n African Human Rights Law Journal - Standing, access to justice and the rule of law in Zimbabwe - focus : the rule of law in sub-Saharan Africa

Volume 18 Number 1
  • ISSN : 1609-073X
  • E-ISSN: 1996-2096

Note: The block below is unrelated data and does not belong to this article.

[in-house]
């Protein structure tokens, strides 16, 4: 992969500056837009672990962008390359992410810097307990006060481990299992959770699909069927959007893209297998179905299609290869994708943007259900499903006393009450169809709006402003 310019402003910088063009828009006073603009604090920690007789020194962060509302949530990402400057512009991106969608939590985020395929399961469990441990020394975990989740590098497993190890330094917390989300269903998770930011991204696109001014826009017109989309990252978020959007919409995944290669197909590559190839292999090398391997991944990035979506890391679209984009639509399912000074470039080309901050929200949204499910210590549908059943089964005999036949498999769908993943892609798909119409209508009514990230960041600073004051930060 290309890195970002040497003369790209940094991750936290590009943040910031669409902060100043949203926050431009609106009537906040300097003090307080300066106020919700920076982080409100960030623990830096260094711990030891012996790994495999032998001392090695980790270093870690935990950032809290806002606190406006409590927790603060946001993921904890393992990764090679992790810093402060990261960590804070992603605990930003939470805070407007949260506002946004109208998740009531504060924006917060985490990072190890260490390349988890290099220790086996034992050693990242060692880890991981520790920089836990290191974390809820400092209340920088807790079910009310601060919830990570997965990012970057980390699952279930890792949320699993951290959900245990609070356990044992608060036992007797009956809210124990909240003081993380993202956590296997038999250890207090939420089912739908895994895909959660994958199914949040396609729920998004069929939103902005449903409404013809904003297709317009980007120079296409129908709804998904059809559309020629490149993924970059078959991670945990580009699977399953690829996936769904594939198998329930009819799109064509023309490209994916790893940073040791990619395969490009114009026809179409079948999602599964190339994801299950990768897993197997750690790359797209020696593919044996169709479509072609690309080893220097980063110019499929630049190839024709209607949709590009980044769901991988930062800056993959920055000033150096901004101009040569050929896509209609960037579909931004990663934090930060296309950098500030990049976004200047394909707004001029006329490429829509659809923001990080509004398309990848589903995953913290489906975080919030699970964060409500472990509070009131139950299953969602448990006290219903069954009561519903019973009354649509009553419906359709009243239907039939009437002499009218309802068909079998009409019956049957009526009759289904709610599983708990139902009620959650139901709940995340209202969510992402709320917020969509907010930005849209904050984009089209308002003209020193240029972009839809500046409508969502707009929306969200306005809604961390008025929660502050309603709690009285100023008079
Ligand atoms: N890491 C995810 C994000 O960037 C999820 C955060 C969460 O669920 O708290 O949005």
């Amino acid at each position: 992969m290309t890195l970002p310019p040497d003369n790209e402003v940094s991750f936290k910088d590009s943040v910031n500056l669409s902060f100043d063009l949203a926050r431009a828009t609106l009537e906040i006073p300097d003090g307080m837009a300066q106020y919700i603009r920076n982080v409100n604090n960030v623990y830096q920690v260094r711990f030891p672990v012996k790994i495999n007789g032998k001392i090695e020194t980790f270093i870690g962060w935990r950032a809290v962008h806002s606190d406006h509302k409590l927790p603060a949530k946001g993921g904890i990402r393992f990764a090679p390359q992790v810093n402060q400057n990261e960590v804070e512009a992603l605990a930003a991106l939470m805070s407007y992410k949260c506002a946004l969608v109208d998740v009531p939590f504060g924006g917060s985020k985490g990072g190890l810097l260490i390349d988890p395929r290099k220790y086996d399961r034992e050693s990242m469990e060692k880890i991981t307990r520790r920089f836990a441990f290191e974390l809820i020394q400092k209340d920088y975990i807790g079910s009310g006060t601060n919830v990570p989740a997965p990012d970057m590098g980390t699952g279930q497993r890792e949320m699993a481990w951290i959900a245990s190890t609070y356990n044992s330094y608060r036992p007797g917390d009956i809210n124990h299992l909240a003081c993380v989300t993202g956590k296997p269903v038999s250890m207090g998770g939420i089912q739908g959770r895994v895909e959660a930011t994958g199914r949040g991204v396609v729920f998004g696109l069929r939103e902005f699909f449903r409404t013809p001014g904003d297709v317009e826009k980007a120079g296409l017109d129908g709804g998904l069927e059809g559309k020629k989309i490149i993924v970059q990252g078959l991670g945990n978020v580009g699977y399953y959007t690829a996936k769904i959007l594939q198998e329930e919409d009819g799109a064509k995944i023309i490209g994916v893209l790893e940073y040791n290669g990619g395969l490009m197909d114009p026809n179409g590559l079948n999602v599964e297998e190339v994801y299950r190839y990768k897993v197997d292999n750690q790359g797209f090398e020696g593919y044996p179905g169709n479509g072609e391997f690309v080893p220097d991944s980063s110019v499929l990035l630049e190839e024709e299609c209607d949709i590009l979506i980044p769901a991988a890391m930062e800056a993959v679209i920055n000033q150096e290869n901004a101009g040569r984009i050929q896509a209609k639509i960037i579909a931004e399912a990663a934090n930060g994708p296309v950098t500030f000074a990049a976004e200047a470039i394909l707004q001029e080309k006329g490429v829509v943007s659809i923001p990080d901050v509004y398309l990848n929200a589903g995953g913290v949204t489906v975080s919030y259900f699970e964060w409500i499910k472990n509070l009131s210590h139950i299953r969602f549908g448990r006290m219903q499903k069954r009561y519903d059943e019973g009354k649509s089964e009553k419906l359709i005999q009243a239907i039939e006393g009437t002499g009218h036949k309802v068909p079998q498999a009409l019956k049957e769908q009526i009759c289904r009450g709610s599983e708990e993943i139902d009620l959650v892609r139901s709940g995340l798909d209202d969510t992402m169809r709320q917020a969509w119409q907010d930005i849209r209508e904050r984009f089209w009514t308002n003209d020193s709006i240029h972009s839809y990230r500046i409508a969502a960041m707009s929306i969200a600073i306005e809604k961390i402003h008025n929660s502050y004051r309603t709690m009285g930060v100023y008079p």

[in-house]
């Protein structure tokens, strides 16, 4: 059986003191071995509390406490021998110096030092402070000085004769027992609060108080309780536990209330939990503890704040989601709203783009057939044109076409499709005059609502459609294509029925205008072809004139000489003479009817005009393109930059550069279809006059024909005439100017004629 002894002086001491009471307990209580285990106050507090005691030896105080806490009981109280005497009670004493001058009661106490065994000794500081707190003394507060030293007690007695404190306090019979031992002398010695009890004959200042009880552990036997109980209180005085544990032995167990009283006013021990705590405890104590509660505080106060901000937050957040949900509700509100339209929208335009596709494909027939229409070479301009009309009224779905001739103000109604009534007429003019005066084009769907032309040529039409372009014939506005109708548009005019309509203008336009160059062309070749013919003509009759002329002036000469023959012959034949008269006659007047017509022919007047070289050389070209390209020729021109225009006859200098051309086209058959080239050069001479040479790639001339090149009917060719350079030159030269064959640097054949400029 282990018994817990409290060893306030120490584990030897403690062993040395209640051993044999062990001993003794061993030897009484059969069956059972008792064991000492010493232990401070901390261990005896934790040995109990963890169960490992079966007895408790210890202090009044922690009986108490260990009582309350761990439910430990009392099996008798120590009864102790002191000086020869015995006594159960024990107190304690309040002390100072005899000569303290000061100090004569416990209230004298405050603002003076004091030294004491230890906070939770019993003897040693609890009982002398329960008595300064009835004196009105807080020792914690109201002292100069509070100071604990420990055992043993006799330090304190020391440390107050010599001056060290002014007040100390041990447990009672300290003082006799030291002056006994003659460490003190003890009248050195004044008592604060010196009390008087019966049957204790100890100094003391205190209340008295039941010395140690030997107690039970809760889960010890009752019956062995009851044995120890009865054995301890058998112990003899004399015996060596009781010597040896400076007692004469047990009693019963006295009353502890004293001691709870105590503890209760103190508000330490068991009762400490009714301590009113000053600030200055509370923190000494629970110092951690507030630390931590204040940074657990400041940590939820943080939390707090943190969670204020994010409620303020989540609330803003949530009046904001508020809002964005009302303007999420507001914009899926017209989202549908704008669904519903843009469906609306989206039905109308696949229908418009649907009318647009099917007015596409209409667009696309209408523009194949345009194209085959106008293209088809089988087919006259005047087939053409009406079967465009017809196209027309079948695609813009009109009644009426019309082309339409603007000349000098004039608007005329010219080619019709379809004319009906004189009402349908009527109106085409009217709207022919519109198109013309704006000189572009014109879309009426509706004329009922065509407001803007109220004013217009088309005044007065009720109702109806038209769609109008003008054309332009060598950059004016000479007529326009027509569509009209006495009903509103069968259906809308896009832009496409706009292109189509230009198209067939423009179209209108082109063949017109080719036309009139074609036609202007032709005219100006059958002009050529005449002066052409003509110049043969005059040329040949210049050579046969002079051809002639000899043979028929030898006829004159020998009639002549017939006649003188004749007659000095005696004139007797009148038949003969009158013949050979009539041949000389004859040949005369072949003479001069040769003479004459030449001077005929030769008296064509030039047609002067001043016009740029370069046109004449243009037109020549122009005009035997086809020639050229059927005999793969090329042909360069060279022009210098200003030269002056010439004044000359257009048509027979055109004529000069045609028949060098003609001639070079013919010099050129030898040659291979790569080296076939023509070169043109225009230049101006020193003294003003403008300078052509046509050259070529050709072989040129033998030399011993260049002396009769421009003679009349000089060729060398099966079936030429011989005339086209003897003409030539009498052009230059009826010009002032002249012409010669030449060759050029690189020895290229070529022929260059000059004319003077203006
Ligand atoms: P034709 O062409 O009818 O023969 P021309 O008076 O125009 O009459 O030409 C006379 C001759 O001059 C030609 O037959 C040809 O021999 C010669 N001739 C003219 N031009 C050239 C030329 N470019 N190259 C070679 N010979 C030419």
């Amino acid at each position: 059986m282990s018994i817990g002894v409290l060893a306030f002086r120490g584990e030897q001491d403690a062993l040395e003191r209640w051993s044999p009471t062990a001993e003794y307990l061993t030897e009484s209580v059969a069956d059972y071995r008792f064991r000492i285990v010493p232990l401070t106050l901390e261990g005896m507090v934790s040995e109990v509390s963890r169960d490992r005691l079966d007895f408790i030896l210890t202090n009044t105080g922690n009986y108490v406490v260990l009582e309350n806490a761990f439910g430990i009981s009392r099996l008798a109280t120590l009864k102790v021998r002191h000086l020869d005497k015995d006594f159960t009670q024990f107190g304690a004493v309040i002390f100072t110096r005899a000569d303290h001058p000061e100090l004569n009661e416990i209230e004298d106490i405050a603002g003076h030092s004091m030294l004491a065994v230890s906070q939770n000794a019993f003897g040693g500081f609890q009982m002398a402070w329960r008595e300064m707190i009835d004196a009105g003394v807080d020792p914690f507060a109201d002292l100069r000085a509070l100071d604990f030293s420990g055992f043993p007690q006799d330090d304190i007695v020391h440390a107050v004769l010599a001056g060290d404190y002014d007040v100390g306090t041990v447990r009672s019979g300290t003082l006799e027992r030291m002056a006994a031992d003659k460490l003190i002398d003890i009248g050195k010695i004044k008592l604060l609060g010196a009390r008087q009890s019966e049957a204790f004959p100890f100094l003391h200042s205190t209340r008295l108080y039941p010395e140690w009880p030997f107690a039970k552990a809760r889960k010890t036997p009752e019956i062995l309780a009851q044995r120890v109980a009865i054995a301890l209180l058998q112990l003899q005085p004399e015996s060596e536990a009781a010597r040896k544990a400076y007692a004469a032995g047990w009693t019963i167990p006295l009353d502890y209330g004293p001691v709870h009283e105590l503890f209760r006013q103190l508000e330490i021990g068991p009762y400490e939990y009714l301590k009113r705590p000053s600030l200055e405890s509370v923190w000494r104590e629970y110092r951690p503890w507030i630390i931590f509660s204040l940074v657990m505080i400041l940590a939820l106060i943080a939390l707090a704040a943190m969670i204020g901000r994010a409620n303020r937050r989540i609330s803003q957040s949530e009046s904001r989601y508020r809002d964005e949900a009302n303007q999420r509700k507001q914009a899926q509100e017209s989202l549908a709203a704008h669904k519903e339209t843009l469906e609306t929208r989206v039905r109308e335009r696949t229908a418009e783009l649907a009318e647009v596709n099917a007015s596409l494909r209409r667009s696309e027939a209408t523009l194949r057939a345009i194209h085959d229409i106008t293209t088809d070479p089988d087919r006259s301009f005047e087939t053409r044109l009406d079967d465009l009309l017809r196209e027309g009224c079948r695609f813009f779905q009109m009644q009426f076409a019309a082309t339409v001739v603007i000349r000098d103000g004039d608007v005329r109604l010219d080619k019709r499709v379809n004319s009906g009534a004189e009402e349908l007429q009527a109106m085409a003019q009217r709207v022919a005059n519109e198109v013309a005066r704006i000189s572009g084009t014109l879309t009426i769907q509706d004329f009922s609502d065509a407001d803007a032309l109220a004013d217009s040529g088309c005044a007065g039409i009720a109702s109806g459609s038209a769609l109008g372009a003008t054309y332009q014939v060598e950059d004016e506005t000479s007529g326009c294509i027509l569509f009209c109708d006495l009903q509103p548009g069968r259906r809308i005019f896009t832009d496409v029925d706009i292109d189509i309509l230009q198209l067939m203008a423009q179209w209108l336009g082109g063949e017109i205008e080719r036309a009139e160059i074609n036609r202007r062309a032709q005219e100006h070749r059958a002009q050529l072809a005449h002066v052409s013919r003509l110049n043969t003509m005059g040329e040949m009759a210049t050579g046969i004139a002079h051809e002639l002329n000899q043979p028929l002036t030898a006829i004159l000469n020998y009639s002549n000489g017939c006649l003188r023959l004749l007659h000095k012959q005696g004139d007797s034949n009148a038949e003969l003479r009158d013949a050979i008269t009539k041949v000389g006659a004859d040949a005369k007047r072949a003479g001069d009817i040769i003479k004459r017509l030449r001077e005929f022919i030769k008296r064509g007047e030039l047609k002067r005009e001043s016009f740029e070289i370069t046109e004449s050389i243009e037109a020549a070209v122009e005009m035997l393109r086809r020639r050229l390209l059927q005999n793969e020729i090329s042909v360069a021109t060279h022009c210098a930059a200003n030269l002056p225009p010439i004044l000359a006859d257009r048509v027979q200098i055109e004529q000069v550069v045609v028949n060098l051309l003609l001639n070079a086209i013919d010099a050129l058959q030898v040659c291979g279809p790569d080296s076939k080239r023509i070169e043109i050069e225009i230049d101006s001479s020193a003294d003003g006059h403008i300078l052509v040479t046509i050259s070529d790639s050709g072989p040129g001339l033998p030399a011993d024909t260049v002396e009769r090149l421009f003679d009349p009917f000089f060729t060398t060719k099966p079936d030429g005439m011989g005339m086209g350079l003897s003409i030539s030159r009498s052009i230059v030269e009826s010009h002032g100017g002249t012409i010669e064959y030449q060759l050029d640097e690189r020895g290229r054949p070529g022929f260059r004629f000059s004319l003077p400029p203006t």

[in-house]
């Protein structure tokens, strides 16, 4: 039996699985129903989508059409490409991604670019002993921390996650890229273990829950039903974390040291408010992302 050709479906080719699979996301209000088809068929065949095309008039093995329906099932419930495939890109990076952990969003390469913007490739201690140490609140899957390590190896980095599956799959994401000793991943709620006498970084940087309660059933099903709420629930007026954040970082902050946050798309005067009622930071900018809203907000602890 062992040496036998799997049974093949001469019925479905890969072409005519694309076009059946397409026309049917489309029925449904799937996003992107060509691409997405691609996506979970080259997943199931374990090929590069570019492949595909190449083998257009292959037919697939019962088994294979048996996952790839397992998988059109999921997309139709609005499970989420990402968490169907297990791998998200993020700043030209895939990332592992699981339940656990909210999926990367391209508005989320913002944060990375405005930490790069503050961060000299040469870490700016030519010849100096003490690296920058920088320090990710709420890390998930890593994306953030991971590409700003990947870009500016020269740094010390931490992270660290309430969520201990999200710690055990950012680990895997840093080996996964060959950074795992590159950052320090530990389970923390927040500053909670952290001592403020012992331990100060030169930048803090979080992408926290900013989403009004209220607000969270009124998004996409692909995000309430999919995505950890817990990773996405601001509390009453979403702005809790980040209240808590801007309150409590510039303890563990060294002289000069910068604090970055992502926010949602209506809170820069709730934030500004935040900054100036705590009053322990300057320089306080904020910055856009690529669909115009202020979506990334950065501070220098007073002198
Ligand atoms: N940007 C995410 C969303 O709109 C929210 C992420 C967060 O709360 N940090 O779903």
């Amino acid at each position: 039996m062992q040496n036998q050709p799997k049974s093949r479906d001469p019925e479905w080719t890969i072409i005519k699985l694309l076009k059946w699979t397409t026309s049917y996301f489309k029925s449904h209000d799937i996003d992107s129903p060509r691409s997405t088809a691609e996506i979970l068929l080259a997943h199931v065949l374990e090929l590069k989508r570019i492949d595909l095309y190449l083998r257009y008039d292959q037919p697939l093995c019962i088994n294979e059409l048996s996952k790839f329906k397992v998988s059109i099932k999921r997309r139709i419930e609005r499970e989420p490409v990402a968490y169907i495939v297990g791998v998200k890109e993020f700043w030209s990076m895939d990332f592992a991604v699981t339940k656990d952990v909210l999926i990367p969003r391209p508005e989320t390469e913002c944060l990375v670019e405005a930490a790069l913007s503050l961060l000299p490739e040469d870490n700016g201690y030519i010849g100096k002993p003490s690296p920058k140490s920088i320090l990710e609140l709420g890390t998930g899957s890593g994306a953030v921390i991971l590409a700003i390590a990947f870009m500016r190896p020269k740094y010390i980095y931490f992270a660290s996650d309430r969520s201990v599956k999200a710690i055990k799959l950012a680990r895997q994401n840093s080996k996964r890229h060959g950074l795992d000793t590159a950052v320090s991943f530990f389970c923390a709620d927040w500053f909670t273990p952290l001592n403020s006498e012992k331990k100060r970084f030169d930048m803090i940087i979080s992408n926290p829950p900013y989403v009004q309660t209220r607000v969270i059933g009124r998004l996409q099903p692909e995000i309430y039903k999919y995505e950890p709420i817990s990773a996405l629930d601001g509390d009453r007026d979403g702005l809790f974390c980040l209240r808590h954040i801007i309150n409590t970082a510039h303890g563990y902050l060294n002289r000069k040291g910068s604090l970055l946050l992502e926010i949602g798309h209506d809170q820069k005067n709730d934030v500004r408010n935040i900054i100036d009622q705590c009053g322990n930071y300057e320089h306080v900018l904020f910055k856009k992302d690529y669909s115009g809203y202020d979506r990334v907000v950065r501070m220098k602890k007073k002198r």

This article argues that the liberalisation of locus standi, particularly the provisions of section 85(1) of the Zimbabwean Constitution, has magnified opportunities for access to justice and the rule of law in Zimbabwe. Liberalising standing allows a wide range of persons to approach the courts for personal relief or to vindicate the public interest. Furthermore, the Constitution also abolishes the ‘dirty hands doctrine’, a common law concept in terms of which a litigant lacks standing if he or she has not complied with the legislation the legality or constitutionality of which they are challenging. The new approach permits litigants to launch proceedings challenging the constitutionality of pieces of legislation that they allegedly have violated. More importantly, the provisions governing standing outline four principles with which court rules must comply. These principles are meant to ensure that the constitutional promises of access to justice and the rule of law are not thwarted by restrictive court rules at every level of the judicial system. In a way, the four principles allow courts to entertain as many cases as possible to ensure both that there is due respect for the rule of law and that the majority of litigants have access to both procedural and substantive justice. Finally, it is argued that the general ouster of the courts’ jurisdiction in land-related legal claims undermines the concept of the rule of law and allows the state to violate property rights by grabbing land without either paying compensation or allowing the owners of such land to approach courts for redress.

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